LETTERS: Two options for lowering power costs in Ontario

A case for the condemnation of socialism

To the Expositor:

The October 4, 2018 edition of the Financial Post featured an article dealing with the issue of the high cost of electrical power in Ontario. The piece was written by Fraser Institute stalwarts Ross McKitrick, Elmira Aliakbari and Ashley Stedman. As the evidence and conclusions presented reflect well on the case made some weeks ago, it might be interesting to summarize the work.

Anyone paying electrical bills in the province will probably be familiar with the term global adjustment (GA). The Green Energy Act provides long term price guarantees at above market rates to renewable power generators. To fund these subsidized contracts Ontario attached an extra charge to the GA. Power prices have soared since 2009, not because power costs more to generate but because the GA has risen dramatically. Between 2008 and 2017, the GA grew from less that one cent per kilowatt-hour to about ten cents, accounting for the entire increase in Ontario electricity costs over that time. It is clear that the key to lowering power prices in Ontario is to reduce the GA.

The largest component of the GA funds subsidies paid to renewable energy sources (predominantly wind and solar) yet these sources provide only seven percent of Ontario’s power. Mr. McKitrick and his associates have calculated that reducing the GA could bring down electrical power costs in the province approximately 24 percent. The logical step is to use legislative power to cancel the feed-in tariff subsidies.

Of course that would be the logical option. There are others, one of which has been supported in a number of submissions by others to this newspaper. I write of course about the Naomi Klein option. How would that all work and do we have any evidence as to the effectiveness of Klein economics?

To quote from an article written by James Kirchick in the LA Times, “In the form of the Bolivarian Republic of Venezuela, the world has a petri dish in which to judge the sort of policies endorsed by Klein and others.”

As Hugo Chavez came to power in Venezuela, Ms. Klein became a stout supporter of his economic policies. In 2004 she signed a petition headlined, ‘We would vote for Hugo Chavez.’ Three years later, she lauded Venezuela as a place where “citizens had renewed their faith in the power of democracy to improve their lives.” In her 2007 book, ‘The Shock Doctrine,’ she portrayed capitalism as a sort of global conspiracy that instigates financial crises and exploits poor countries in the wake of natural disasters. Ms. Klein declared that Venezuela had been rendered immune to the “shocks” administered by free market fundamentalists thanks to Chavez’s 21st Century Socialism, “which has created a zone of relative economic calm and predictability.”

Here is a very brief summary of the conditions that exist in Venezuela today. Approximately 2.4 million people have voted with their feet and left the country since 2014. Colombia, Spain and the USA have received the majority of the economic refugees. I listened recently to a documentary looking at medical conditions. The hospitals have run out of drugs including antibiotics. Spare parts for hospital equipment are not available so items such as incubators and monitors are no longer functional. Even if they were, power cuts and the lack of running water makes things very difficult for the medical staff. Infant mortality has increased by 30 percent and maternal mortality by 66 percent. Moving to the economics, GDP is expected to contract this year by 15 percent. The third straight year that the economy has contracted by double digits. Inflation in 2015 was 112 percent, last year it was 2,400 percent and by the end of this year predictions are that it will exceed a million percent. One interesting stat that I noticed indicated that the average person in the country has lost 17 pounds. Market shelving is bare. There is little food available. There are no stray dogs on the streets of Caracas. The same for cats and rats!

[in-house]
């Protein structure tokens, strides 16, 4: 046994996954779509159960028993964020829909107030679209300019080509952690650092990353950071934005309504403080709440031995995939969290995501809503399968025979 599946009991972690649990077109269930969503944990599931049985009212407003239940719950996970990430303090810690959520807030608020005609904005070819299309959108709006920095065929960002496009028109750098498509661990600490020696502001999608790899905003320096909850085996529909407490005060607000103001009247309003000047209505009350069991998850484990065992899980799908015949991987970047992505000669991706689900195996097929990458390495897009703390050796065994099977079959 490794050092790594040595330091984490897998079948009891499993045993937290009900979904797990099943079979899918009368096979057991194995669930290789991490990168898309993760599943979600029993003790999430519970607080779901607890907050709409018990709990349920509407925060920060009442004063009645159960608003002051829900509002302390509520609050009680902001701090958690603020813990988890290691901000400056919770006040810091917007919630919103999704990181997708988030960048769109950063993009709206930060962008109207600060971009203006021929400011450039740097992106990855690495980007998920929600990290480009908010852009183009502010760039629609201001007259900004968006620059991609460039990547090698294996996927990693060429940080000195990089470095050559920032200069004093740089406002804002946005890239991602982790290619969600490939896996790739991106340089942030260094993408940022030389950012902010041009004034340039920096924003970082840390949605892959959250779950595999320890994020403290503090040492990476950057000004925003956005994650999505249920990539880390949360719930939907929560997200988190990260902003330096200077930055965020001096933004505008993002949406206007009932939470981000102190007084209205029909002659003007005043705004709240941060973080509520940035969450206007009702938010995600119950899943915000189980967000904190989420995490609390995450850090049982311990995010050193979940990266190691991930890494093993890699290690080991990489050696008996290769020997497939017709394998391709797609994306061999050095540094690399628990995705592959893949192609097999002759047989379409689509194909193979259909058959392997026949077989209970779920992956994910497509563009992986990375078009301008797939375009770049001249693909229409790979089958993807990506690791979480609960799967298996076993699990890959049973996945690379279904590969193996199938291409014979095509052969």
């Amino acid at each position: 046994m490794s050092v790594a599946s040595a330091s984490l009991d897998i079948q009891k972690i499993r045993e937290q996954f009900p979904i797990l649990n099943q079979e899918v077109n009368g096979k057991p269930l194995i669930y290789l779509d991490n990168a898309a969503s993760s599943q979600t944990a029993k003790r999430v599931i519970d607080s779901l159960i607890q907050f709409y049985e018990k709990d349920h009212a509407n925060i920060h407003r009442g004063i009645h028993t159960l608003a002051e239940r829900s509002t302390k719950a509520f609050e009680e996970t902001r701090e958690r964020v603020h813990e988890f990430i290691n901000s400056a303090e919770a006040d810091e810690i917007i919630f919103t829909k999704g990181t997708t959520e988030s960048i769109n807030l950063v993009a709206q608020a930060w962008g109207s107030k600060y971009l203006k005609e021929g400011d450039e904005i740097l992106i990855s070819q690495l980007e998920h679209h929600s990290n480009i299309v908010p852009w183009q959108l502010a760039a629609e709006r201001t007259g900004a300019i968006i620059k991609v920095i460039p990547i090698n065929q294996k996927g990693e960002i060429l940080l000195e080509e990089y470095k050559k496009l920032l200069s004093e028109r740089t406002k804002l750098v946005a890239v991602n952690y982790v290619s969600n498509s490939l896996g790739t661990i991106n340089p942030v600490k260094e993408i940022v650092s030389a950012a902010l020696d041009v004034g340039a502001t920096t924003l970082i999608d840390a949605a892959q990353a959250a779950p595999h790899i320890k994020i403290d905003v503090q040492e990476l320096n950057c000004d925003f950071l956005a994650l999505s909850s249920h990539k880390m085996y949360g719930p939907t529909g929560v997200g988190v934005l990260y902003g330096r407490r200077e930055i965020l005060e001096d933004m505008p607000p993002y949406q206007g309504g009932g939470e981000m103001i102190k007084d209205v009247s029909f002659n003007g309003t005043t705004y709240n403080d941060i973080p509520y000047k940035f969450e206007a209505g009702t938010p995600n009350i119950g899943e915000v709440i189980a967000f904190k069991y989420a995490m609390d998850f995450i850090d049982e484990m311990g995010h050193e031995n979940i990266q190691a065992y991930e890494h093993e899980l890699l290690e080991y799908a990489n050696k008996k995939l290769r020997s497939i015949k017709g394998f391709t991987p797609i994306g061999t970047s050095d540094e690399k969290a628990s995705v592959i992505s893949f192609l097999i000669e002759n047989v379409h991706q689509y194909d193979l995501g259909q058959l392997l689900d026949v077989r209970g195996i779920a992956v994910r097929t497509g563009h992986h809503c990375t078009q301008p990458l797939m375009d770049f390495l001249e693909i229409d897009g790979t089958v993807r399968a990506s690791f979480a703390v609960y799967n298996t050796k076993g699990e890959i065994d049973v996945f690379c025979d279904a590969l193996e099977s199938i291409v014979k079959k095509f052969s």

To return to James Kirchick, “The tragedy of Venezuela is the predictable result of what happens when a strongman wages, in Chavez’s own words, ‘economic war on the bourgeoisie owners,’ cracks down on the media, prints money with reckless abandon and implements all manner of harebrained socialist schemes.”

Ms. Klein retweeted the following about Chavez following his death, “Yes, the Venezuelan president could be a strongman. But he leaves behind what might be called the most democratic country in the Western Hemisphere.” Perhaps her version of democratic is how the term “democratic socialism” came to be. If there ever was an adulteration of epic proportions in the use of the work democratic, this has to be it! Socialism is exactly that, no amount of sugar coating will change the doctrine. The body count at the end of the twentieth century attributed to socialism was in the order of 100 million. The count continues.

Shane Desjardins

Mindemoya